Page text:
Emotional Rescue for Psoriasis

6 ways to improve your mind-set and ease your symptoms

Living with psoriasis can bring on a plethora of negative feelings ranging from embarrassment and self-consciousness to anger, frustration and even helplessness. If you’re a woman, you’re likely to feel this sort of emotional pain more profoundly than you would if you were a man, according to a recent survey of nearly 5,000 people with psoriasis conducted by the National Psoriasis Foundation (NPF). In fact, 60 percent of the women surveyed said their psoriasis negatively affects their overall emotional well-being (compared to about half of the men with the condition), and one in five women with psoriasis described it as a “very large problem in their everyday lives.” “It’s not surprising that psoriasis is more distressing for women than for men, because our society places much more emphasis and value on looks in women than in men,” says Madelyn Petrow-Cohen, a therapist in private practice in New York and New Jersey who specializes in treating people with chronic conditions such as psoriasis. “It’s important to address the emotional impact of psoriasis, since it looks like stress can worsen symptoms in some people.” The good news is that the relationship between stress and symptoms can work in both directions. By finding ways to feel more positive about your condition and by reducing your stress levels, it’s possible to minimize the effect that the physical symptoms will have on your life. Here are six ways to do just that:

1. Find the right doctor. Being able to talk openly with your doctor and feeling confident about his abilities can help you feel like you have some control over your psoriasis. “You need someone who is not only skilled in treating the disease, but who also has a good bedside manner, is compassionate and is willing to help you with your feelings about your condition,” says Petrow-Cohen. “You want an ally who listens to you.” To find a doctor qualified to treat psoriasis in your area, visit the NPF physician directory at psoriasis.org.

2. Seek out the right kind of support from trusted friends, family and other people with the condition. Don’t rely on those who dismiss your condition by saying things like, “It’s not so bad—it’s not life-threatening.” Stick with folks who allow you to vent when you need to and who respond with compassionate comments. If you’re thinking of joining a psoriasis support group, make sure the leader has experience working with people with psoriasis or chronic illness, and that the focus is not just on sharing complaints but also on expressing your feelings, moving forward and finding solutions. Groups that bring in professional speakers and offer information about new research and treatments are often a good choice. And don’t forget the Web—especially if anonymity is important to you. Participants in online support groups or chat rooms feel able to say things that they wouldn’t say in person, and these forums provide a huge pool of people from which you can gain all sorts of helpful advice and insights.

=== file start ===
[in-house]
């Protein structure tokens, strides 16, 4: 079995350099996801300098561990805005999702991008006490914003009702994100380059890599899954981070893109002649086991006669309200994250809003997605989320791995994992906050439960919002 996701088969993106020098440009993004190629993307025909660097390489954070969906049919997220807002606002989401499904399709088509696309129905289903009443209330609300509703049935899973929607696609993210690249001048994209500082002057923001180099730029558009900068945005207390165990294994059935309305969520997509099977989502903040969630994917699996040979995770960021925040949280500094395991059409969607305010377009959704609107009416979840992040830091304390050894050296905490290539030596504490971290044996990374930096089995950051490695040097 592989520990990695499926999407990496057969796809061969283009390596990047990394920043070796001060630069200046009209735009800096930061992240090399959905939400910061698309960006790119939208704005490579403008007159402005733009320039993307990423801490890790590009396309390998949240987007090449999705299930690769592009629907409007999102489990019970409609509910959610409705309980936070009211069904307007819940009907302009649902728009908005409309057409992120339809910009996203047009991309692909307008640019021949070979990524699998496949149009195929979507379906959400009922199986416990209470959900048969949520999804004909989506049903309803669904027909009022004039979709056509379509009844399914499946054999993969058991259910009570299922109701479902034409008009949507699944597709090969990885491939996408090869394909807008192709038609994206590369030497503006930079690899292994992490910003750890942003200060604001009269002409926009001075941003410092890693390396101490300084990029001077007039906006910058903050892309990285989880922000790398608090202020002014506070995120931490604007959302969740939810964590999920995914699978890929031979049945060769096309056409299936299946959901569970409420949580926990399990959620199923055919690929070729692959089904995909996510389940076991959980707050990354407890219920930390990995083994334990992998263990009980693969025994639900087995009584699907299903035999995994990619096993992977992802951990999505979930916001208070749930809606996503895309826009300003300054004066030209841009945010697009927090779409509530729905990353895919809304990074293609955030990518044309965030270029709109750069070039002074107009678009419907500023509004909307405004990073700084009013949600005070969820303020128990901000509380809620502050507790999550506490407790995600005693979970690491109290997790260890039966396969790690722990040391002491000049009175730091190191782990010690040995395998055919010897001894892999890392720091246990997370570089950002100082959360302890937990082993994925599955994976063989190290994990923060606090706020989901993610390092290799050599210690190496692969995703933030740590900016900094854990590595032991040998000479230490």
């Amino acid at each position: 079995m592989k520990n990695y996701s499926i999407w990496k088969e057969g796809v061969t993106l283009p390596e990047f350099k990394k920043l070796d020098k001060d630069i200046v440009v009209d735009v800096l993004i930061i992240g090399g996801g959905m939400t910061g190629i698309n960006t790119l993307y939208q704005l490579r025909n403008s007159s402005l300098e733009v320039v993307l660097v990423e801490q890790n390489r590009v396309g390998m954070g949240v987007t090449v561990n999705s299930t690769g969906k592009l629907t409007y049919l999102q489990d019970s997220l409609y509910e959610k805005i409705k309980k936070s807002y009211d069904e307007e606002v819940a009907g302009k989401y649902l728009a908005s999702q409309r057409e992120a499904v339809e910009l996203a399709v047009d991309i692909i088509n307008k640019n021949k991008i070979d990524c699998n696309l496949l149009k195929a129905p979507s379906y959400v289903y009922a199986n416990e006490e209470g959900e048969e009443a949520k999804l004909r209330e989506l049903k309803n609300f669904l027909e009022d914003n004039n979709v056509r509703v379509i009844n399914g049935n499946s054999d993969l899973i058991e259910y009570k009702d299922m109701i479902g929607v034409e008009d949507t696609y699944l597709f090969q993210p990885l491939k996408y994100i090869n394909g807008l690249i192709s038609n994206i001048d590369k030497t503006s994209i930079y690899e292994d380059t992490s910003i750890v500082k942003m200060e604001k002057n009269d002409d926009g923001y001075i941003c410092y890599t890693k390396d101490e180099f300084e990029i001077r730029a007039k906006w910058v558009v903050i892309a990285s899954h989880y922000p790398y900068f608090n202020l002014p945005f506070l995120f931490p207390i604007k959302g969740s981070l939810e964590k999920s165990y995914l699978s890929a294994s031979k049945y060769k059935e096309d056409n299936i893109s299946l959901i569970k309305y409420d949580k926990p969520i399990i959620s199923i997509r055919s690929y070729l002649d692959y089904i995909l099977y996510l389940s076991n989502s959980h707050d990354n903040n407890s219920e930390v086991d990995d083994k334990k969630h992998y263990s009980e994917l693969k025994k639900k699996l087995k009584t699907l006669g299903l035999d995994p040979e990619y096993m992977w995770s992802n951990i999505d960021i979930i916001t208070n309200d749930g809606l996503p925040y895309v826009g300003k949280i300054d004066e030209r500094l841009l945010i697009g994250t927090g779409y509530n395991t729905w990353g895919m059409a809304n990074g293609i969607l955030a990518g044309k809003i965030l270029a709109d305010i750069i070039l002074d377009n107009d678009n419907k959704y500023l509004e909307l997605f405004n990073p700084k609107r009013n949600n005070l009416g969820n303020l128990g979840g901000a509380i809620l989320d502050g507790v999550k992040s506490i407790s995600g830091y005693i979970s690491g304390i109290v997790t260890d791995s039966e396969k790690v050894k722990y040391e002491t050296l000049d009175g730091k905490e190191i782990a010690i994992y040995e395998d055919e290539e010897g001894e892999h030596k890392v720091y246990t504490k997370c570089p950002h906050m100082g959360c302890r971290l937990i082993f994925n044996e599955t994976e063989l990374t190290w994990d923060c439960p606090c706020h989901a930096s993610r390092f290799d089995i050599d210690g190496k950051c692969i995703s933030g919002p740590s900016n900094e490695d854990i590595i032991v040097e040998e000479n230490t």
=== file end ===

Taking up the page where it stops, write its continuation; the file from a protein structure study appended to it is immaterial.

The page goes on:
3. Match up with a mentor. Through the NPF’s “Psoriasis One-to-One” mentoring program, you can connect with another person who has psoriasis or psoriatic arthritis and who will be skilled in helping you through the emotional aspects of the condition. “You can initially make contact by email. If the email back and forth feels positive, you can move to the phone,” says Petrow-Cohen, who is involved in the NPF mentoring program.

4. Seek therapy if your feelings about your psoriasis become overwhelming, or if you’re finding it hard to go out because you’re depressed, anxious or feel helpless about your psoriasis. Try to find a therapist in your area who works specifically with people who have psoriasis; barring that, look for one who specializes in helping people with chronic conditions. Some good places to start: Ask your dermatologist for a referral, call your local department of mental health or visit the American Psychological Association's psychologist locator.

5. Try to accept your condition and move forward. It’s a tough reality, but because at the moment there’s no cure for psoriasis, part of living with it is learning to accept it and devising ways to deal with it. An effective strategy is to plan ahead what you can do and say when you have a flare. That could be allowing yourself more time in the morning to get ready for work, having all of your medications handy and/or rehearsing responses to people who make comments about your skin. “Sometimes it’s best to be up-front about your psoriasis rather than look at the floor or hide in embarrassment,” says Petrow-Cohen. “Saying something like, ‘Wow, I’m feeling really red today,’ might relieve the tension and inspire the other person to respond with compassion and understanding.”

6. Advocate. “The opposite of helplessness is empowerment, and advocacy—being part of the change process—is very empowering,” says Petrow-Cohen. “Whether it’s participating in a psoriasis walk, going to workshops or other opportunities, or joining in the fight to fund research and help find a cure can make you feel hopeful and as if you have some control over your condition.” To find advocacy opportunities, research support groups in your area or visit the National Psoriasis Foundation's website.

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